Did you know that you wanted to be a coach post corporate America? How did you prepare to be a coach? The journaling I did kept leading to the energy I get from helping people and I’m good at it. I coach people on superpowers, and I realized this is my superpower. People kept telling me that I see things in them they didn’t see in themselves. I started really listening to others and got really quiet and listening to what was really making me happy.
I knew that the transition to being a professional coach would not be hard because I was interested in the topic. I took an Ipec certification course, knowing that if I’m not meant to be a coach, it’s okay because I’ll get some awesome training that will make me a better leader.
What learnings have you had about being a solopreneur and building your business?
While the coaching part has come easy, I didn’t know how hard it would be to be an entrepreneur. Others told me it would take five years to make a business of it, but I had no idea how hard it would be.
When you’re in the corporate environment, you’ve learned to be successful in that system. When you leave that world and are by yourself, a lot of that learning and those skills do not apply. You’re starting from scratch and it’s all on you. It’s a big transition.
I get energy from others and your clients aren’t there the first day when you open the doors. It takes a lot of work and time for people to come in the door and I needed to continue to engage with others for motivation and inspiration and I needed to figure that out.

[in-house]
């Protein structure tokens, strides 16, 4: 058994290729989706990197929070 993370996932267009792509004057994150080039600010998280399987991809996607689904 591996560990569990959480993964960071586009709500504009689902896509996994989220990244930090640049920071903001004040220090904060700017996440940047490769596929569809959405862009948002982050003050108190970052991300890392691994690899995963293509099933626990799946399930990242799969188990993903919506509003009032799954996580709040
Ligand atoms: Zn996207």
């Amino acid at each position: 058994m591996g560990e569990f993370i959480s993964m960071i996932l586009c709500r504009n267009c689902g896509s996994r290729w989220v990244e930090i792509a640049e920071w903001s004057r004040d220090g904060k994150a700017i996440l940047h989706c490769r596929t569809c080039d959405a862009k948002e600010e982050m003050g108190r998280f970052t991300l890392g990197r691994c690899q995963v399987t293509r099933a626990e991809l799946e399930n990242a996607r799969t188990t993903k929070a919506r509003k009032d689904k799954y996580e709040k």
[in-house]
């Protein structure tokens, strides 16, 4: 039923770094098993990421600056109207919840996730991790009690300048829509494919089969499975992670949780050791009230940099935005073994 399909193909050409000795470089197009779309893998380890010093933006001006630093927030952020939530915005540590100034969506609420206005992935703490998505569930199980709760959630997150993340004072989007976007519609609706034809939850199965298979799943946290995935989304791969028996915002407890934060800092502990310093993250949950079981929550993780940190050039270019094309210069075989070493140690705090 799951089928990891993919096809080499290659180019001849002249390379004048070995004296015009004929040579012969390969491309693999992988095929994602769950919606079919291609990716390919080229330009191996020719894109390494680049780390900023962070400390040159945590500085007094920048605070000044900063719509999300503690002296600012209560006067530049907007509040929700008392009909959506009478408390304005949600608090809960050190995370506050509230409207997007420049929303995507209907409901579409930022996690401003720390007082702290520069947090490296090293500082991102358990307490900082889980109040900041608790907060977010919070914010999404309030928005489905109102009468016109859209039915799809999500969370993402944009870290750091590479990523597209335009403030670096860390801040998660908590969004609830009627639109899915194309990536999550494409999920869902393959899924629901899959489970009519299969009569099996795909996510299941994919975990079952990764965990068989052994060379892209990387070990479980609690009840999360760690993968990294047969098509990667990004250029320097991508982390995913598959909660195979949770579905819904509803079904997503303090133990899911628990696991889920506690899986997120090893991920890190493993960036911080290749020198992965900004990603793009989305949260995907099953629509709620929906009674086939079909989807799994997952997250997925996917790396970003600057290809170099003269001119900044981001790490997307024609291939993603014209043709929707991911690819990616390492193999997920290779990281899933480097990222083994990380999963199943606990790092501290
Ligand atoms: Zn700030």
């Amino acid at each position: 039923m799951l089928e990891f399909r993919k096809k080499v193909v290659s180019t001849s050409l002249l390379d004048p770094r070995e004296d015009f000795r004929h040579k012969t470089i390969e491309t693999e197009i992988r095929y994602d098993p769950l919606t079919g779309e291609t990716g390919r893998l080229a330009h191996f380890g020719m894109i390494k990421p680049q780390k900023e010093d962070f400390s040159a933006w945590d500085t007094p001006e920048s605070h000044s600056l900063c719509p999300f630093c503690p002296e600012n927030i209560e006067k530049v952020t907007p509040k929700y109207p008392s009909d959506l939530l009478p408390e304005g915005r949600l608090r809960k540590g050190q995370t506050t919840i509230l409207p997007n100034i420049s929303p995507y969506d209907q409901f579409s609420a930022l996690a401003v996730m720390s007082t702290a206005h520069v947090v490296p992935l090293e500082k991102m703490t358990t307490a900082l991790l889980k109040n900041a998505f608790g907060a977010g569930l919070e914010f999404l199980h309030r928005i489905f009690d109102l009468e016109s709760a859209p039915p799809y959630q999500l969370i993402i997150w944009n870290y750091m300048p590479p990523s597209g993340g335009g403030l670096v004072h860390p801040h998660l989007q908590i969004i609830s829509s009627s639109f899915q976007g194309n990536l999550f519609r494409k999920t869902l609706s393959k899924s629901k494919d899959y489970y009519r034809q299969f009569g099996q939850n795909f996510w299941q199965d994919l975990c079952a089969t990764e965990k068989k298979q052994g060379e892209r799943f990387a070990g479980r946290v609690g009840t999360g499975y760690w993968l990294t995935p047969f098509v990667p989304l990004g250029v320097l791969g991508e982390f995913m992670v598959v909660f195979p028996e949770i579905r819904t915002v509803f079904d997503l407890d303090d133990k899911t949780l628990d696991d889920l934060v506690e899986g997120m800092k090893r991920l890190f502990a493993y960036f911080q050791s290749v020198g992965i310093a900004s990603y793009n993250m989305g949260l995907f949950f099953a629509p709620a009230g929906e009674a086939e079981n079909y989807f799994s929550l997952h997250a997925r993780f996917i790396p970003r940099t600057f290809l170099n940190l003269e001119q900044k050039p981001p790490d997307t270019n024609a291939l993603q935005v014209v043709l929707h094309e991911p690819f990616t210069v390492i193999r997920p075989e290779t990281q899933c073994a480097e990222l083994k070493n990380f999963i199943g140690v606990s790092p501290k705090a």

Fortunately, the coaching certification program I went through required lots of hours of peer coaching which created a community. I plugged into a lot of women’s networks and reaching out to people like you to learn from them. I continue to be amazed how willing women are to support you, help you and talk with you. It’s like they are as interested in seeing you be successful. I had to be willing to knock on doors which is different than corporate where everything is curated for you in a way. On your own, you have to pick up the phone and be a lot bolder. You have to be unafraid to ask.
I hear of a lot of people looking for a coach or a mentor. How do people distinguish between the two?
I like to say I’m a mentor-coach. I use that term because when I tell people I’m a former marketing executive, people say “she gets it” – I’ve been in their shoes, I know what it’s like to lead large teams, have P&L ownership and navigate organizations. I’m coaching around leadership mostly but understand the context they are coming from. I can move around in the consulting space too. For example, I had a client who went from a senior director to a SVP overnight and now she’s reporting to the President. We had a lot of conversations about what’s on her agenda, the structure of her organization, etc. and she appreciated it and needed it.
When I went through my coach certification, it’s pure coaching and about holding up the mirror. You don’t offer your experience or recommendations and asking probing, very curious questions that helps them solve their own problems. Because when they do that, the answer is so much more powerful.
What are you focused your learning on these days?
I’m on a journey of excellence of the Positive Intelligence mental fitness training. I believe it’s an incredibly powerful tool for individuals who have been dealing with saboteurs for a long time. Every time I take someone through it, I learn something about myself. It can be a life changing experience.
On a personal note, I’ll be taking over the role of President of the board of directors of the Green Apron Alliance (a nonprofit organization for Starbucks alumni founded by Starbucks alumni). I have a lot to learn about the nonprofit world, the individuals on the team and step back into strategic planning and teamwork to see where we can take this organization. I’m excited to get back into working this way.